Spotlight Effect

“First, we have an egocentric bias in how we assess our actions and appearance to others. We’re the centre of our world, which deludes us into exaggerating our importance. To many others around us, what we do is largely a non-event. It’s highly likely that they’re caught up in their own spotlights.

It also makes sense since no one else follows us around the clock and so they don’t see the same things that we do. But we’re so used to seeing things from our own perspective, we struggle to accurately judge what other people’s perspective is like.

Second, there is what psychologists call the illusion of transparency. Here’s an example they provide…”

Continue reading this article on Medium — Spotlight Effect: Why no one else remembers what you did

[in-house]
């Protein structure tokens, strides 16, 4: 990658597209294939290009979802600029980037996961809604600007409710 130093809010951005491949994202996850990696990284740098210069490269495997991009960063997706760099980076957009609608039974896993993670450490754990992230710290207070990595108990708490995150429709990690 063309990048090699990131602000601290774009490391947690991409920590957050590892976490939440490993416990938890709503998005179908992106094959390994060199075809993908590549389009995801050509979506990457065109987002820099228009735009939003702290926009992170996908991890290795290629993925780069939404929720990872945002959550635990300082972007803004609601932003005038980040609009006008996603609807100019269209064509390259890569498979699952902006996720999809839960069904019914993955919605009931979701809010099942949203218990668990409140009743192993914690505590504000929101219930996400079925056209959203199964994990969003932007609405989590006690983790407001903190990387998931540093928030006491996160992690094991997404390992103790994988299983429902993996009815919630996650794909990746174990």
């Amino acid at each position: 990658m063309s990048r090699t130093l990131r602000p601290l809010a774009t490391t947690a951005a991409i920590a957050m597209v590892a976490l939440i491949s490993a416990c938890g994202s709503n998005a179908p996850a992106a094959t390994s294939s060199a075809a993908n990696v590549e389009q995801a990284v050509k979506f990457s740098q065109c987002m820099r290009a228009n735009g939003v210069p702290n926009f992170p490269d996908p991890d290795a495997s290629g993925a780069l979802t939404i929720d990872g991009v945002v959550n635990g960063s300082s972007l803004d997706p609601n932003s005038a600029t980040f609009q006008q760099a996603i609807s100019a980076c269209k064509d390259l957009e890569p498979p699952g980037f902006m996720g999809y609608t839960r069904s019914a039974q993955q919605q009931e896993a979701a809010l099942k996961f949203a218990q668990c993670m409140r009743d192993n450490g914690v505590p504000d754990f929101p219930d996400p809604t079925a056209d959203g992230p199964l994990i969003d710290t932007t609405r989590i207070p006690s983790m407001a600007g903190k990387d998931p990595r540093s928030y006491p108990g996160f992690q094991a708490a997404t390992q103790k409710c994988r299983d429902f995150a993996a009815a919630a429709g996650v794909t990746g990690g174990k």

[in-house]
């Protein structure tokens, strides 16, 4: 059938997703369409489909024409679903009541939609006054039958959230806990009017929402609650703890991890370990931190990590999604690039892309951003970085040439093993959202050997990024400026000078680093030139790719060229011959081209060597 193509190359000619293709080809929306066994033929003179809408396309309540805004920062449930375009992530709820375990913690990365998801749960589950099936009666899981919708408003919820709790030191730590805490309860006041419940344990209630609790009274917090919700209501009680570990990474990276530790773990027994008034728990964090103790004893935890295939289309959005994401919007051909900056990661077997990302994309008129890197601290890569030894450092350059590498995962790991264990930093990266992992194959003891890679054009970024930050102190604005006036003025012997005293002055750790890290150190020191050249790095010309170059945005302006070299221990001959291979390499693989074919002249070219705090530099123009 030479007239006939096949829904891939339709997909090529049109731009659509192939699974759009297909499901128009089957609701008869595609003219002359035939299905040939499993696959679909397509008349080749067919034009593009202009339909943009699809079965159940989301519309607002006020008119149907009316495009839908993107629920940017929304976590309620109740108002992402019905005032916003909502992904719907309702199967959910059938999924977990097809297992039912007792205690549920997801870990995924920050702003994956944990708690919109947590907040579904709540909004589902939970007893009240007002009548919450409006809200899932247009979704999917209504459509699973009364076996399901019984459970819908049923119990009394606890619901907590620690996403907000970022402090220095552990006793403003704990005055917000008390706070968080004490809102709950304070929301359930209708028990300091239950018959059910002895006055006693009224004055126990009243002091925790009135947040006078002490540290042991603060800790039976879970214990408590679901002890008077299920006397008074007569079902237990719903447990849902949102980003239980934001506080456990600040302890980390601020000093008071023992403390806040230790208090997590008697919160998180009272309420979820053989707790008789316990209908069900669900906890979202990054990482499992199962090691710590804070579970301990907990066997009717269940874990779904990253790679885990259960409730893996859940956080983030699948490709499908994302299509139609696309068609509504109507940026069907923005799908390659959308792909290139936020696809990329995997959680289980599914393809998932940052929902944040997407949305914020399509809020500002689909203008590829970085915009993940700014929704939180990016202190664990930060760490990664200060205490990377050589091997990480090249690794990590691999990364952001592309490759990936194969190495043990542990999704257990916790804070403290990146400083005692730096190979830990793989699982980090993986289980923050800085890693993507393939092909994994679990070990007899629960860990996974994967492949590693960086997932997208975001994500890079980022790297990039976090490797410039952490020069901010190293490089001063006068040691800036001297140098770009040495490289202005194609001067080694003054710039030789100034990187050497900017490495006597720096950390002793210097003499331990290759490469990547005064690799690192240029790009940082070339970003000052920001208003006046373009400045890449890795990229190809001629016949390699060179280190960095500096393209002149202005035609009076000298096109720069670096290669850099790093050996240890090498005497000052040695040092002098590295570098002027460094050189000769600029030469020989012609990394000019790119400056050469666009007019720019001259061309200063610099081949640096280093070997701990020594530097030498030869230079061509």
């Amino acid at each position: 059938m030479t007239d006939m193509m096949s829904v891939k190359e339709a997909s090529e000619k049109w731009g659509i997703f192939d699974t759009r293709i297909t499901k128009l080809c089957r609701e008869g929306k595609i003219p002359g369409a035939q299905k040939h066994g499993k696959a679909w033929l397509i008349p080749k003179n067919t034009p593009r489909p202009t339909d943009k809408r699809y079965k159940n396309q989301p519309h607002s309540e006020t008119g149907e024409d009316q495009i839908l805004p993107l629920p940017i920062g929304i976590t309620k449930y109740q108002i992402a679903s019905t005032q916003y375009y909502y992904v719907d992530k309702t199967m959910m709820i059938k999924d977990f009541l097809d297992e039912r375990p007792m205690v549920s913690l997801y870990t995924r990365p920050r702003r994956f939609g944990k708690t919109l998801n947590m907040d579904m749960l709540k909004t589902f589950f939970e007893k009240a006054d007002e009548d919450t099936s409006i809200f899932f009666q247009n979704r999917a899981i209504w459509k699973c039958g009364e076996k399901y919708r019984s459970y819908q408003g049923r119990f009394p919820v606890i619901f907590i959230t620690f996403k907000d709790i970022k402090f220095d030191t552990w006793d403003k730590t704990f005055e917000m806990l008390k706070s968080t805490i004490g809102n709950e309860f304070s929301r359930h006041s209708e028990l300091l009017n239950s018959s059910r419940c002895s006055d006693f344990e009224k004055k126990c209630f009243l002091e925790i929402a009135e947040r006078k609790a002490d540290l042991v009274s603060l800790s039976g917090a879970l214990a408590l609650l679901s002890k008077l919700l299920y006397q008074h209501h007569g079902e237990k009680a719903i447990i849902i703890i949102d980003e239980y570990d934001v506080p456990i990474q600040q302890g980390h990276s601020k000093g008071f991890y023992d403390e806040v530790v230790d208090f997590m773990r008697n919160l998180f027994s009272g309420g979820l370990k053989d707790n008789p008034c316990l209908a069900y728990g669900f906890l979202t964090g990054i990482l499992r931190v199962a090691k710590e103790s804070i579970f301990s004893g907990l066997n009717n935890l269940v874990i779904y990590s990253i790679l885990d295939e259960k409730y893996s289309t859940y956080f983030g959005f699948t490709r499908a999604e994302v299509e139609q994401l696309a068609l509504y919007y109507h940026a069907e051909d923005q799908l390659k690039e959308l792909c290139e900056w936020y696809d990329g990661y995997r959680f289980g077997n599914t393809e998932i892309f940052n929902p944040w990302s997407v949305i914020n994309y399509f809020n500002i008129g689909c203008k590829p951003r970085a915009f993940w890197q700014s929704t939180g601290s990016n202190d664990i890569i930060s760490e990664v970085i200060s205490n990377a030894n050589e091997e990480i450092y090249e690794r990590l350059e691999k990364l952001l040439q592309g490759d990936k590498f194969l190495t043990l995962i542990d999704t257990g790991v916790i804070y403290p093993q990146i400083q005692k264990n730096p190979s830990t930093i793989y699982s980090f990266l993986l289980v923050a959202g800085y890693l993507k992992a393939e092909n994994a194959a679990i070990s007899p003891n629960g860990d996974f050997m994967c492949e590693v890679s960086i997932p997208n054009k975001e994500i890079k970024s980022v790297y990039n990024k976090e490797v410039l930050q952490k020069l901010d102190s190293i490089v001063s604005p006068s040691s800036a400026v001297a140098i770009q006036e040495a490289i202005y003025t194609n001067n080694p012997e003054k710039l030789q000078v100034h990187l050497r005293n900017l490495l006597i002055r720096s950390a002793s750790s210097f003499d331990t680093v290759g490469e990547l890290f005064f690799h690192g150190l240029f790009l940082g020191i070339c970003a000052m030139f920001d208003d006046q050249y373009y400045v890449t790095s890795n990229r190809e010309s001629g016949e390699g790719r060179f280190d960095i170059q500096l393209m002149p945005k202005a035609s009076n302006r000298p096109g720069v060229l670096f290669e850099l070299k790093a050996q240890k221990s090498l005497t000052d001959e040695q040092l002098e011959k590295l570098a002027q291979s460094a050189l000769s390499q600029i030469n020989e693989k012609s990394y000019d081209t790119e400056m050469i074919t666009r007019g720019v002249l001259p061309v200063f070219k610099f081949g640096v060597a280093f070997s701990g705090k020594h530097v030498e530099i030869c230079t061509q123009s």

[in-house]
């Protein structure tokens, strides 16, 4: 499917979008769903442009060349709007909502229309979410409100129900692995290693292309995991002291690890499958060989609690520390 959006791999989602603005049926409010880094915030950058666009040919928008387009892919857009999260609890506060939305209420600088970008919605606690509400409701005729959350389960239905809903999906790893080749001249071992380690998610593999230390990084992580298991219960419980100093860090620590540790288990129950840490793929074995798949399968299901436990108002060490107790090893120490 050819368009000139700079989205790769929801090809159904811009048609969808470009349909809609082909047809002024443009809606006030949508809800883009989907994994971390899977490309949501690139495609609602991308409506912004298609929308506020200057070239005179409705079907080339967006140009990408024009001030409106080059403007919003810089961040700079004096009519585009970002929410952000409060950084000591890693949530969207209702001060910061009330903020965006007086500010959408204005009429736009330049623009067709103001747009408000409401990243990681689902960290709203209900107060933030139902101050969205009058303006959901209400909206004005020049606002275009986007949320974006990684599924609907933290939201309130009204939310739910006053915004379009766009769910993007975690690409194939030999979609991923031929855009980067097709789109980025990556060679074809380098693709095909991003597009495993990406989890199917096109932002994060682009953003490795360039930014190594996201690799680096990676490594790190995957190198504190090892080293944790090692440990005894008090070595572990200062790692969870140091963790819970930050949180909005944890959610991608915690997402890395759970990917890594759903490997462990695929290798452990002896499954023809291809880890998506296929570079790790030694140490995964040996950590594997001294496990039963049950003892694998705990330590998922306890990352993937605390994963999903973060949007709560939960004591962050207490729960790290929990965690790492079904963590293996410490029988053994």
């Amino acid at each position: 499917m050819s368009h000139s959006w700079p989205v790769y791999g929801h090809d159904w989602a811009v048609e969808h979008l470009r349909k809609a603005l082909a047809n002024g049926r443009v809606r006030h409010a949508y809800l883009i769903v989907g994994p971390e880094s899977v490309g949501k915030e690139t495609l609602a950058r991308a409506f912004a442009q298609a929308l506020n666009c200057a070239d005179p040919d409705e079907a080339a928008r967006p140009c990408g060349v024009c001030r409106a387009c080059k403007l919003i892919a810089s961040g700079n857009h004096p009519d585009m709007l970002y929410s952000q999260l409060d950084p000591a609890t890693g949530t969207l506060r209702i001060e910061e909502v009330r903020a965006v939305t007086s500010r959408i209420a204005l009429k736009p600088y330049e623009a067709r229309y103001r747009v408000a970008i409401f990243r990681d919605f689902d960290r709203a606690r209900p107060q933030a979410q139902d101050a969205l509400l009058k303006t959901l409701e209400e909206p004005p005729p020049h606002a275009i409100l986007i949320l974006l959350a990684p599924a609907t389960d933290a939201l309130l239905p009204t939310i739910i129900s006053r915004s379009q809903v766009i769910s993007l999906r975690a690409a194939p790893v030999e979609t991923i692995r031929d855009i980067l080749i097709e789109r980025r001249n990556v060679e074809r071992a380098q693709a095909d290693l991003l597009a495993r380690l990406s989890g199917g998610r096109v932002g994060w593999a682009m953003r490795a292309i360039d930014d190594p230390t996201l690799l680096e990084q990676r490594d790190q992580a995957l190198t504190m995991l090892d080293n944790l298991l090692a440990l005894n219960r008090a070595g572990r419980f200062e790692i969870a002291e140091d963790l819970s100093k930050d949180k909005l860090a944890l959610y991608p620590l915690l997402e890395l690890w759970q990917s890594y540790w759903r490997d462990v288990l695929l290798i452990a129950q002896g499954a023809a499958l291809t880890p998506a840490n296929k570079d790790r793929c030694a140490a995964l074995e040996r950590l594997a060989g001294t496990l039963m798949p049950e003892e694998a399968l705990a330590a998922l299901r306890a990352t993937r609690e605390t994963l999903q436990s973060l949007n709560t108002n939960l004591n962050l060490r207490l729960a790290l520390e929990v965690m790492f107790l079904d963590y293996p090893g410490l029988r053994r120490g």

“But more importantly, there’s no need to be obsessed with what others think of us. The reality is that everyone has greater concerns — themselves. So speak your mind. Take some risks. Be the man in the arena.”

It is not the critic who counts; not the man who points out how the strong man stumbles, or where the doer of deeds could have done them better. The credit belongs to the man who is actually in the arena, whose face is marred by dust and sweat and blood; who strives valiantly; who errs, who comes short again and again, because there is no effort without error and shortcoming; but who does actually strive to do the deeds; who knows great enthusiasms, the great devotions; who spends himself in a worthy cause; who at the best knows in the end the triumph of high achievement, and who at the worst, if he fails, at least fails while daring greatly, so that his place shall never be with those cold and timid souls who neither know victory nor defeat.

Theodore Roosevelt – Citizenship in a Republic